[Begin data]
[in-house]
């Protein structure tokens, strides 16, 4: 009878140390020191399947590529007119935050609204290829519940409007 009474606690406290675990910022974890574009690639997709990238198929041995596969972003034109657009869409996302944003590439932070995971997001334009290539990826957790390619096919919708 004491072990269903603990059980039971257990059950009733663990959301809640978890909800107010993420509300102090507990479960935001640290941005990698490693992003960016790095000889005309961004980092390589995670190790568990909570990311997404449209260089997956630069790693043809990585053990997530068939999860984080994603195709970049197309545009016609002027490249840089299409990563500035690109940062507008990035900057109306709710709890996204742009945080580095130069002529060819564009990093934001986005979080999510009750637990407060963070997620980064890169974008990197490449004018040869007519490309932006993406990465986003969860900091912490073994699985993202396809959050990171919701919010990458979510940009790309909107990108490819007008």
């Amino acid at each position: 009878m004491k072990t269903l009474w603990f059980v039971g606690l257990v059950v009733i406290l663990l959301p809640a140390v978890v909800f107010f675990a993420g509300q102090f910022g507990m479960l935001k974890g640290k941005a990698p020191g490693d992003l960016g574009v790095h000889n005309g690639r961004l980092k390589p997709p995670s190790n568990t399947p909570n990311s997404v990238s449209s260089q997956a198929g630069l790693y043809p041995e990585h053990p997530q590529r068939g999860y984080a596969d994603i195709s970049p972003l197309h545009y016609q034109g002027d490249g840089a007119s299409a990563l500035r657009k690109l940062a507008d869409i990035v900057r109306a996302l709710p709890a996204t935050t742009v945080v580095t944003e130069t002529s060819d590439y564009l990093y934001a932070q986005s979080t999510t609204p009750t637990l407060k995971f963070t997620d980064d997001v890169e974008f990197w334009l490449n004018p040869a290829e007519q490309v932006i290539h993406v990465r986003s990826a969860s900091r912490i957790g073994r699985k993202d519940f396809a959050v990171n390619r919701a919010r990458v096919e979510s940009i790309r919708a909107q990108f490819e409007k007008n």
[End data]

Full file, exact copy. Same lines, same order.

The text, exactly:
[in-house]
């Protein structure tokens, strides 16, 4: 009878140390020191399947590529007119935050609204290829519940409007 009474606690406290675990910022974890574009690639997709990238198929041995596969972003034109657009869409996302944003590439932070995971997001334009290539990826957790390619096919919708 004491072990269903603990059980039971257990059950009733663990959301809640978890909800107010993420509300102090507990479960935001640290941005990698490693992003960016790095000889005309961004980092390589995670190790568990909570990311997404449209260089997956630069790693043809990585053990997530068939999860984080994603195709970049197309545009016609002027490249840089299409990563500035690109940062507008990035900057109306709710709890996204742009945080580095130069002529060819564009990093934001986005979080999510009750637990407060963070997620980064890169974008990197490449004018040869007519490309932006993406990465986003969860900091912490073994699985993202396809959050990171919701919010990458979510940009790309909107990108490819007008």
């Amino acid at each position: 009878m004491k072990t269903l009474w603990f059980v039971g606690l257990v059950v009733i406290l663990l959301p809640a140390v978890v909800f107010f675990a993420g509300q102090f910022g507990m479960l935001k974890g640290k941005a990698p020191g490693d992003l960016g574009v790095h000889n005309g690639r961004l980092k390589p997709p995670s190790n568990t399947p909570n990311s997404v990238s449209s260089q997956a198929g630069l790693y043809p041995e990585h053990p997530q590529r068939g999860y984080a596969d994603i195709s970049p972003l197309h545009y016609q034109g002027d490249g840089a007119s299409a990563l500035r657009k690109l940062a507008d869409i990035v900057r109306a996302l709710p709890a996204t935050t742009v945080v580095t944003e130069t002529s060819d590439y564009l990093y934001a932070q986005s979080t999510t609204p009750t637990l407060k995971f963070t997620d980064d997001v890169e974008f990197w334009l490449n004018p040869a290829e007519q490309v932006i290539h993406v990465r986003s990826a969860s900091r912490i957790g073994r699985k993202d519940f396809a959050v990171n390619r919701a919010r990458v096919e979510s940009i790309r919708a909107q990108f490819e409007k007008n």